Cool It with the Refrigerator
Once you get your vegetables home, how you store them has a huge effect on their longevity. Grocery stores minimize food loss by keeping their items perfectly preserved until purchase, and some of their techniques can be replicated at home. As long as you don’t live in a hot or arid climate, most produce should be stored at room temperature, not in the refrigerator. Storing food in the refrigerator stops the ripening process, and can damage its flavor and texture. Keep the majority of produce out on the kitchen counter, away from light and heat, and never store food in a sealed bag–make sure that plastic bags are perforated, or better yet, keep produce in ventilated bowls or in brown paper bags. Sealing food in bags can cause food to rot because of the carbon dioxide buildup in the bag.
In addition, fruit produces ethylene gas, which speeds ripening, so separate fruits from vegetables to prevent the fruit from causing a chemical reaction that makes the veggies rot more quickly. Apples are the main producers of ethylene (with the exception of Granny Smith and Fuji varieties), but all fruit produces the gas in some quantity. Tomatoes, mushrooms, and potatoes should always remain on the counter in a bowl or brown paper bag, and onions and garlic should be stored in the open, to allow ventilation and prevent rotting.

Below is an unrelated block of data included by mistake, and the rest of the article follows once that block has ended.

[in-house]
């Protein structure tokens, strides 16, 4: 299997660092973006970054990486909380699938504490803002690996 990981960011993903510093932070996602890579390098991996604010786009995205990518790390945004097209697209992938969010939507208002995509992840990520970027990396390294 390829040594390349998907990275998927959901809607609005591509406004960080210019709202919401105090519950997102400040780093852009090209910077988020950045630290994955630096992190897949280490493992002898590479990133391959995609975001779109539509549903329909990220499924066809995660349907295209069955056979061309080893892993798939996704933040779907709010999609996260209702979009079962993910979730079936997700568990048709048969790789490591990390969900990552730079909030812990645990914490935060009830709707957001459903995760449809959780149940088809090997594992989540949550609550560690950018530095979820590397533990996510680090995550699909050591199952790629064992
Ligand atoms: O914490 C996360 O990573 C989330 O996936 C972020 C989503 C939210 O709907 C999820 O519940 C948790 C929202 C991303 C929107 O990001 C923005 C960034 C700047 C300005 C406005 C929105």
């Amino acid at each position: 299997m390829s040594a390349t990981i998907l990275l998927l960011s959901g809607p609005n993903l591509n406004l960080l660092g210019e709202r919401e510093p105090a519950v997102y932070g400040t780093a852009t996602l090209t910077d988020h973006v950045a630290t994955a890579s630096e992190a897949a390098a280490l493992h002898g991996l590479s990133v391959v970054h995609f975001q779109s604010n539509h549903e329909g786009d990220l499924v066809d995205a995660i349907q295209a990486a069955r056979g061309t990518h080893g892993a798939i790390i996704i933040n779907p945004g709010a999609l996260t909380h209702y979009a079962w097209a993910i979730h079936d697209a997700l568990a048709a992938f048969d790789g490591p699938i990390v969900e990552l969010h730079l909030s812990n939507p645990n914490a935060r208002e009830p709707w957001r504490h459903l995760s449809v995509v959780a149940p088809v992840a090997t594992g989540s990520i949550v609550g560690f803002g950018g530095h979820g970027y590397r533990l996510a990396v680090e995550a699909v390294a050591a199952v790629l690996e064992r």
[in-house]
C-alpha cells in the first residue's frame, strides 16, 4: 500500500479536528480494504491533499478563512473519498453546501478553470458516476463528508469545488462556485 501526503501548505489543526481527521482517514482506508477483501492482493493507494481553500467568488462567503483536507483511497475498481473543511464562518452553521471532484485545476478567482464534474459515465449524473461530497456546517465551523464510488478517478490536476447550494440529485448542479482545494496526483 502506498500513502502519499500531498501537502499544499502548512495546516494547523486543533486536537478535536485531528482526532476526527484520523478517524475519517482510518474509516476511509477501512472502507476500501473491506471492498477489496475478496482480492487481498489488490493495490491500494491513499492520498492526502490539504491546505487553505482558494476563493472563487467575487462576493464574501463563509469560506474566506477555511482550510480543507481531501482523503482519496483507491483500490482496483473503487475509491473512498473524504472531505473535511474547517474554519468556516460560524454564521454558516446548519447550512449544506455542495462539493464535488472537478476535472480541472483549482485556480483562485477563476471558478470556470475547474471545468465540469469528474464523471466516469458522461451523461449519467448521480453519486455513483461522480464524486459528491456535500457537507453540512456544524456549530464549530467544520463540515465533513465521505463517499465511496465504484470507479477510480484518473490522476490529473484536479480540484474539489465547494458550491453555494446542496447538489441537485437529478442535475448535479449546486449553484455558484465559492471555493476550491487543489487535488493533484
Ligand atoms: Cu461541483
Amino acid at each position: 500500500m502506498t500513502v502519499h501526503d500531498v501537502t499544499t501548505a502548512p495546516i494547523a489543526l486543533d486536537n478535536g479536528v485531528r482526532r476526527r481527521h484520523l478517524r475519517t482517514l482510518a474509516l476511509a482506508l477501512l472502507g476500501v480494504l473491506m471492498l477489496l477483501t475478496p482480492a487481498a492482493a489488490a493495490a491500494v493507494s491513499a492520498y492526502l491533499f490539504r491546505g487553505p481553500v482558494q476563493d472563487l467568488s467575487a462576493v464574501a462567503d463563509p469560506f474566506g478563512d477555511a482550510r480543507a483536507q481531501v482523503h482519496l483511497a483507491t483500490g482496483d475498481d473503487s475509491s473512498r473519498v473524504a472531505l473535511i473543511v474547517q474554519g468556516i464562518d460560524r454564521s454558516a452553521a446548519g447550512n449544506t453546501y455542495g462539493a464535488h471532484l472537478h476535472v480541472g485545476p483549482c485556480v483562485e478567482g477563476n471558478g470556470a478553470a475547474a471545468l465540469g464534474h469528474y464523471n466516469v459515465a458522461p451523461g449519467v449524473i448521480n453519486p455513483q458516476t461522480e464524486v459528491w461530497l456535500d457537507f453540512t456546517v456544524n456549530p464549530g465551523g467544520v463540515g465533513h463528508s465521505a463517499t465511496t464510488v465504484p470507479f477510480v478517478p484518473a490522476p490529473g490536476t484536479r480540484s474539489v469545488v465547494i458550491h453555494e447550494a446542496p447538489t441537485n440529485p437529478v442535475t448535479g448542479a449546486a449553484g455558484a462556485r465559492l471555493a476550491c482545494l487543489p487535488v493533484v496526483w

Fruit can start out on the counter, but once ripe, moving it into the refrigerator will keep it at its peak for a few more days. Avocadoes, peaches, plums, pluots, and pears can ripen on their own before being refrigerated. Some experts recommend refrigerating apples right away, to keep them from becoming mealy or ripening too fast.
Some vegetables can tolerate the refrigerator right from the start, as long as the temperature is between 32 and 36F. The “crisper” drawer is intended to be the most humid place of the refrigerator, which vegetables love. If your crisper allows for humidity control, make sure it’s set for about 95 percent, and keep carrots, celery, herbs like basil or dill, and lettuce in the drawer. Cut the green stems off carrots or other root vegetables right away, because they can leach moisture. Lettuce is one of the few foods that can be washed before storage. Rinse it in cold water and store tightly wrapped in a plastic bag.
For most other perishable foods, don’t wash until right before you use them, because extra moisture on fruits and vegetables can cause them to rot more quickly. If your crisper has no humidity control or doesn’t provide enough moisture, feel free to take out the drawers and use the extra space for other products, and when you need to store vegetables, just keep them on one of the top shelves, which are usually a bit warmer and moister than the rest of the refrigerator. Wilted or wrinkly vegetables are usually a sign of deficient humidity, and discoloration and browning are usually a sign of chill damage, so adjust your refrigerator accordingly.
In a perfect world, we’d all have the money and time to browse through the market, leisurely planning the day’s meal. In reality, most of us have to stock up for the week, risking that some items won’t survive to be enjoyed. Better planning and better storage can maximize the amount of fresh foods that we eat, while minimizing the amount of food (and money) we toss away.